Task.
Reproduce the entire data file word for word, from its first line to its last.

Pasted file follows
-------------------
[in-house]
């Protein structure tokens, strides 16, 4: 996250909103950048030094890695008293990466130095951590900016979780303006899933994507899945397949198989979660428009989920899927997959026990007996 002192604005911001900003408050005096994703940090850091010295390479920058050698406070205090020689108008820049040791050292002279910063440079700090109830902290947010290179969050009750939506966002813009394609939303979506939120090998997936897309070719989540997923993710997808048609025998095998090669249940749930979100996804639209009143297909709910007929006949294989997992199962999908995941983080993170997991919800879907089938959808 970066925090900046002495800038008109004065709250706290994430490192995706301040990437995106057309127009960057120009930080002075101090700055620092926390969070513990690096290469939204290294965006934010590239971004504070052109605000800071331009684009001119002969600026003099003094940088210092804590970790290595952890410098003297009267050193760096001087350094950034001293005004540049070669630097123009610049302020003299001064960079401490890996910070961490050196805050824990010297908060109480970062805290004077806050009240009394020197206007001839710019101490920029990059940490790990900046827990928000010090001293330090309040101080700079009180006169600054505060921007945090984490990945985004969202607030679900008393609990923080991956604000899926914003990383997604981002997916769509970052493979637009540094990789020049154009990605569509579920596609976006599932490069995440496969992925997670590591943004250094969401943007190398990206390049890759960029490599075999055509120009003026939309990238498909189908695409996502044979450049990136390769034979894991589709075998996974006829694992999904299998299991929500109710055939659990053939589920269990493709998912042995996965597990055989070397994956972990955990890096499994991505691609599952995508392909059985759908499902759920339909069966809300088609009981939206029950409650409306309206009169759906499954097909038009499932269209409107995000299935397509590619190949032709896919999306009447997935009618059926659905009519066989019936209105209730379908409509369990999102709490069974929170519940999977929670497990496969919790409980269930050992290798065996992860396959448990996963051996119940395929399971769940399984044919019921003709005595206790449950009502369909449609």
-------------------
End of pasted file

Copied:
[in-house]
């Protein structure tokens, strides 16, 4: 996250909103950048030094890695008293990466130095951590900016979780303006899933994507899945397949198989979660428009989920899927997959026990007996 002192604005911001900003408050005096994703940090850091010295390479920058050698406070205090020689108008820049040791050292002279910063440079700090109830902290947010290179969050009750939506966002813009394609939303979506939120090998997936897309070719989540997923993710997808048609025998095998090669249940749930979100996804639209009143297909709910007929006949294989997992199962999908995941983080993170997991919800879907089938959808 970066925090900046002495800038008109004065709250706290994430490192995706301040990437995106057309127009960057120009930080002075101090700055620092926390969070513990690096290469939204290294965006934010590239971004504070052109605000800071331009684009001119002969600026003099003094940088210092804590970790290595952890410098003297009267050193760096001087350094950034001293005004540049070669630097123009610049302020003299001064960079401490890996910070961490050196805050824990010297908060109480970062805290004077806050009240009394020197206007001839710019101490920029990059940490790990900046827990928000010090001293330090309040101080700079009180006169600054505060921007945090984490990945985004969202607030679900008393609990923080991956604000899926914003990383997604981002997916769509970052493979637009540094990789020049154009990605569509579920596609976006599932490069995440496969992925997670590591943004250094969401943007190398990206390049890759960029490599075999055509120009003026939309990238498909189908695409996502044979450049990136390769034979894991589709075998996974006829694992999904299998299991929500109710055939659990053939589920269990493709998912042995996965597990055989070397994956972990955990890096499994991505691609599952995508392909059985759908499902759920339909069966809300088609009981939206029950409650409306309206009169759906499954097909038009499932269209409107995000299935397509590619190949032709896919999306009447997935009618059926659905009519066989019936209105209730379908409509369990999102709490069974929170519940999977929670497990496969919790409980269930050992290798065996992860396959448990996963051996119940395929399971769940399984044919019921003709005595206790449950009502369909449609």